“Even when the Dakota War breaks out in August of 1862, and so many whites, including the governor of Minnesota, are totally alienated from the Indians and blame the entire war on them, Whipple has a way of fitting what’s happening to his view of how the Indians have been treated,” Mr. Niebuhr said.

About 500 white settlers lost their lives in the war, according to the Indian Affairs Council of Minnesota. The council said that hundreds of Indians also died, but many were credited with saving the lives of settlers.

President Lincoln dispatched Gen. John Pope, relieved of his duties in the Civil War after defeat at the Second Battle of Bull Run, to end the war. More than 2,000 Indians were rounded up, and 303 were sentenced to death.

“The public, from the government on down, very quickly called for the extermination of the Dakotas,” Mr. Niebuhr said. “Whipple said, ‘No. You can’t do that. It’s not what we do in a Christian country. People who have committed crimes should be brought to justice, but you can’t bring the hammer down on the entire tribe, particularly when you mistreated them for so long.’”

The author said Mr. Whipple believed that the uprising was brought on by years of poor treatment of Indians.

“He doesn’t make any excuses for them, but he sees a bigger picture, and that’s what he takes to Lincoln,” Mr. Niebuhr said.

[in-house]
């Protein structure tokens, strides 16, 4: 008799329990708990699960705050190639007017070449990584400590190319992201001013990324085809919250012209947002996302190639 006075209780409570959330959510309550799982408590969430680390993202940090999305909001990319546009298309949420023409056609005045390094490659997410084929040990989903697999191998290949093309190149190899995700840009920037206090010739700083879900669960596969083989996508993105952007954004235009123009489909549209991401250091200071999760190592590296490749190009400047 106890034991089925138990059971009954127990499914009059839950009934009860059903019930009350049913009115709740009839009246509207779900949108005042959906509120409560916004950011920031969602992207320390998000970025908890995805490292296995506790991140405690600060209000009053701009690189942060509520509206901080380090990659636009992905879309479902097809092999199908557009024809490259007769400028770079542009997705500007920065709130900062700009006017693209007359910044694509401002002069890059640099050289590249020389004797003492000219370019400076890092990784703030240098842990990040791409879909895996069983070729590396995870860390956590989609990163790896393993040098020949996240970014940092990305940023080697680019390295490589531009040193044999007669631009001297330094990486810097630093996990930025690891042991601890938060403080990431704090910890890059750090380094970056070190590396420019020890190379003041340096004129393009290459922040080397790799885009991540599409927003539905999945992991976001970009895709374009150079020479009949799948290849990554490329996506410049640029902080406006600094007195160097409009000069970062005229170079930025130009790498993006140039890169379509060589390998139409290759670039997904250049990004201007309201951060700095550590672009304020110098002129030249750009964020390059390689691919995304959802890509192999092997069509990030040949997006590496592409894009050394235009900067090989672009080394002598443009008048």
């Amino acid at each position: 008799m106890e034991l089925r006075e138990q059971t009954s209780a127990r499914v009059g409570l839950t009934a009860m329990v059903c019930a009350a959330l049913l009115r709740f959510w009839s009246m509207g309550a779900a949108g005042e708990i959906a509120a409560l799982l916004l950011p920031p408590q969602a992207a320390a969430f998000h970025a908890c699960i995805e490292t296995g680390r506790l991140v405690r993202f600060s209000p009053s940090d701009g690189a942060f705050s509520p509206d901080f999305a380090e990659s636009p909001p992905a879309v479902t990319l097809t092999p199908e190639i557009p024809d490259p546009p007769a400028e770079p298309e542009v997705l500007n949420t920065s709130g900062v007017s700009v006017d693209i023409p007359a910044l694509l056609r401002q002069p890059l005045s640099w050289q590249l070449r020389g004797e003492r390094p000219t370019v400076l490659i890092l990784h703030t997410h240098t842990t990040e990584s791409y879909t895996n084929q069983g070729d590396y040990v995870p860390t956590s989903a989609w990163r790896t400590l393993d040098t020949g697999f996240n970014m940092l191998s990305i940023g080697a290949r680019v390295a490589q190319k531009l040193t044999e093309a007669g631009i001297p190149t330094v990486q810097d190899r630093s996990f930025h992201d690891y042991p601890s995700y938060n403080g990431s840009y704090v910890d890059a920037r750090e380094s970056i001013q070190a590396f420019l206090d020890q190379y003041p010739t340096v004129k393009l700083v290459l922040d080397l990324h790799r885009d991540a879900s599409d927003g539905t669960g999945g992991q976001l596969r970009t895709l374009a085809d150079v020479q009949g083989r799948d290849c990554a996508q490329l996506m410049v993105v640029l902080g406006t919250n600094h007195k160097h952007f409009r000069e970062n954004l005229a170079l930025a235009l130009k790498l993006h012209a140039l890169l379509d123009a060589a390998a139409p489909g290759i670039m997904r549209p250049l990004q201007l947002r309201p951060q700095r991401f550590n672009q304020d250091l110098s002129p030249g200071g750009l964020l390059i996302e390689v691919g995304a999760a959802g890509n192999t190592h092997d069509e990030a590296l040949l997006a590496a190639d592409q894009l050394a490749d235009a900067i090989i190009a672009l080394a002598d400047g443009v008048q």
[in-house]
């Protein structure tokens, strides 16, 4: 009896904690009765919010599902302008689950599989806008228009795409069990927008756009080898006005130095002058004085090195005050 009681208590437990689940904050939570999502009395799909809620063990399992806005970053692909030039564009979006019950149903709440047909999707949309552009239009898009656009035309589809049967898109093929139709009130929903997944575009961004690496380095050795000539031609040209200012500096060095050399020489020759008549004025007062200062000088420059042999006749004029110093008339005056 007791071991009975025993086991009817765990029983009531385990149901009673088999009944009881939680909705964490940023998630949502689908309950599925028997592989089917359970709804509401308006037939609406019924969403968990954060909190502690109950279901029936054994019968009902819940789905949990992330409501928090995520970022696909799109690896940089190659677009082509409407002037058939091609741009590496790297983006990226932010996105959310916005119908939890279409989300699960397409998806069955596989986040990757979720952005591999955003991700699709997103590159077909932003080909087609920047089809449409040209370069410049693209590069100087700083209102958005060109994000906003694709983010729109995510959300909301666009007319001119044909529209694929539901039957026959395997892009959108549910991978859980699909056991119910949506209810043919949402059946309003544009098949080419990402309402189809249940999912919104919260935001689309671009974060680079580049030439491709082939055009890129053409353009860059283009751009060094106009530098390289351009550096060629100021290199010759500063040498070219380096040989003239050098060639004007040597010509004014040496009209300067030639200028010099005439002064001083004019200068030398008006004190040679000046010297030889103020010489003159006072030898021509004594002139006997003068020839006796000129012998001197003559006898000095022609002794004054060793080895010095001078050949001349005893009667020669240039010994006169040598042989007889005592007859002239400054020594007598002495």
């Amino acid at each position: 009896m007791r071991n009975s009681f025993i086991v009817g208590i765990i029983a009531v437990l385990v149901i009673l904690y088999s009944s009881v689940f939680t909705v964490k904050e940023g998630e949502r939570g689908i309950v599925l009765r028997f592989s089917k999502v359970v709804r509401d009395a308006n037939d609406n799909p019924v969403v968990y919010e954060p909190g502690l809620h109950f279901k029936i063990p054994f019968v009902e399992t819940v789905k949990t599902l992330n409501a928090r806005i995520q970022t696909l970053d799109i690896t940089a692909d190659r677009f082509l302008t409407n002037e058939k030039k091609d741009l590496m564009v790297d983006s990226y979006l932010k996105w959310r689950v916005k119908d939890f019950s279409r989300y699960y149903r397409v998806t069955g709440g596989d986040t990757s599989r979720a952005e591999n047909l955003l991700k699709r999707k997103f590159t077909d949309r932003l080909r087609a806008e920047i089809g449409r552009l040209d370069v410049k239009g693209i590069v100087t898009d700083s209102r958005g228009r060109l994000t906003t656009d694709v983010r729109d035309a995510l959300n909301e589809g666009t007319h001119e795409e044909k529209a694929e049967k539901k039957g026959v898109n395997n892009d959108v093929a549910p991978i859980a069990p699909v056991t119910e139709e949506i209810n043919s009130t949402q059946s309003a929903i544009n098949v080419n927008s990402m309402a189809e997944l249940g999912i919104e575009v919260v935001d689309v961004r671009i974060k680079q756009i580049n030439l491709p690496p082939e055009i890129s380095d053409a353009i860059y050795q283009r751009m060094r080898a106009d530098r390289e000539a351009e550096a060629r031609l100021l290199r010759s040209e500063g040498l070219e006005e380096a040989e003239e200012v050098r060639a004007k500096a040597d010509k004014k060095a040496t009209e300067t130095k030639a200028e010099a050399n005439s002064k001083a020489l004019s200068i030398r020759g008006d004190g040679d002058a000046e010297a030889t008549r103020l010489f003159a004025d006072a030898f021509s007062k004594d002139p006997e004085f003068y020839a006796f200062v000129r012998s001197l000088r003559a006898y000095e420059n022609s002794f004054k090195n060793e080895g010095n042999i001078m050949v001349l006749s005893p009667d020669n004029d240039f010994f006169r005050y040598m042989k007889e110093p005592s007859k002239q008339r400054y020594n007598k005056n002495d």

He met Lincoln in the early fall of 1862 in Washington when the president had a draft of the Emancipation Proclamation on his desk.

“What better time, with a revolutionary act at hand, than to argue for another change — not one so grand, but one that could curtail the duplicity and suffering to which another large segment of the population was subject?” Mr. Niebuhr wrote in “Lincoln’s Bishop.”

Later, Lincoln said he wanted to study the verdicts of the Indians who were sentenced to death. Mr. Whipple thought Mr. Lincoln would show empathy, even though Lincoln’s grandfather and namesake was killed by Indians before he was born.

“But he was never a man to think in terms of revenge,” Mr. Niebuhr said.

On Dec. 6, 1862, Lincoln ruled that 39 cases of the 303 Dakotas warranted capital punishment. He later commuted the death sentence of another person.

The 38 who were hanged in Mankato, Minn., on Dec. 26, 1862, comprised the largest mass execution in U.S. history. Bills were then introduced to exile Dakota Indians out of the state to reservations farther west. Mr. Whipple fought the bills but couldn’t prevent their passage.